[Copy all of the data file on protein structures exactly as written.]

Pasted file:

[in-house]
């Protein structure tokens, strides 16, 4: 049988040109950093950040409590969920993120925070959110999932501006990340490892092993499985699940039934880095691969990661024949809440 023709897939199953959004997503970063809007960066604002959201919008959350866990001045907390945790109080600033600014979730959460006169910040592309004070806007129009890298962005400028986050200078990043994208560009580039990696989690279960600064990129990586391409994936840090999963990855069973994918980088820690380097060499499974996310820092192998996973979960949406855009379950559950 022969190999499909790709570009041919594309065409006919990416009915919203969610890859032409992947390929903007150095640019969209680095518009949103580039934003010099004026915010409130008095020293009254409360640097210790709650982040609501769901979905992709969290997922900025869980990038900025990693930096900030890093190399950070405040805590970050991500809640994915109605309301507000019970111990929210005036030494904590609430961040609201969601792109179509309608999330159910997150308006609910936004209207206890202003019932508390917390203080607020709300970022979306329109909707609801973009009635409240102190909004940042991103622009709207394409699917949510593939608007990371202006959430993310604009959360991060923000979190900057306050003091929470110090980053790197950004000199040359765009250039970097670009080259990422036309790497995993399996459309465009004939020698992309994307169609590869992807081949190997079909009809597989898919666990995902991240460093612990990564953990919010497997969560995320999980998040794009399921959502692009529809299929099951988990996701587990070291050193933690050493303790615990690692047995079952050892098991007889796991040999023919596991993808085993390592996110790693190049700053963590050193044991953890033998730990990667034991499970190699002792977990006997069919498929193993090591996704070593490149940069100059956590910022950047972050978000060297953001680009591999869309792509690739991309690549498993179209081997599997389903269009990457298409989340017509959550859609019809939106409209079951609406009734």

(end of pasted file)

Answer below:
[in-house]
């Protein structure tokens, strides 16, 4: 049988040109950093950040409590969920993120925070959110999932501006990340490892092993499985699940039934880095691969990661024949809440 023709897939199953959004997503970063809007960066604002959201919008959350866990001045907390945790109080600033600014979730959460006169910040592309004070806007129009890298962005400028986050200078990043994208560009580039990696989690279960600064990129990586391409994936840090999963990855069973994918980088820690380097060499499974996310820092192998996973979960949406855009379950559950 022969190999499909790709570009041919594309065409006919990416009915919203969610890859032409992947390929903007150095640019969209680095518009949103580039934003010099004026915010409130008095020293009254409360640097210790709650982040609501769901979905992709969290997922900025869980990038900025990693930096900030890093190399950070405040805590970050991500809640994915109605309301507000019970111990929210005036030494904590609430961040609201969601792109179509309608999330159910997150308006609910936004209207206890202003019932508390917390203080607020709300970022979306329109909707609801973009009635409240102190909004940042991103622009709207394409699917949510593939608007990371202006959430993310604009959360991060923000979190900057306050003091929470110090980053790197950004000199040359765009250039970097670009080259990422036309790497995993399996459309465009004939020698992309994307169609590869992807081949190997079909009809597989898919666990995902991240460093612990990564953990919010497997969560995320999980998040794009399921959502692009529809299929099951988990996701587990070291050193933690050493303790615990690692047995079952050892098991007889796991040999023919596991993808085993390592996110790693190049700053963590050193044991953890033998730990990667034991499970190699002792977990006997069919498929193993090591996704070593490149940069100059956590910022950047972050978000060297953001680009591999869309792509690739991309690549498993179209081997599997389903269009990457298409989340017509959550859609019809939106409209079951609406009734």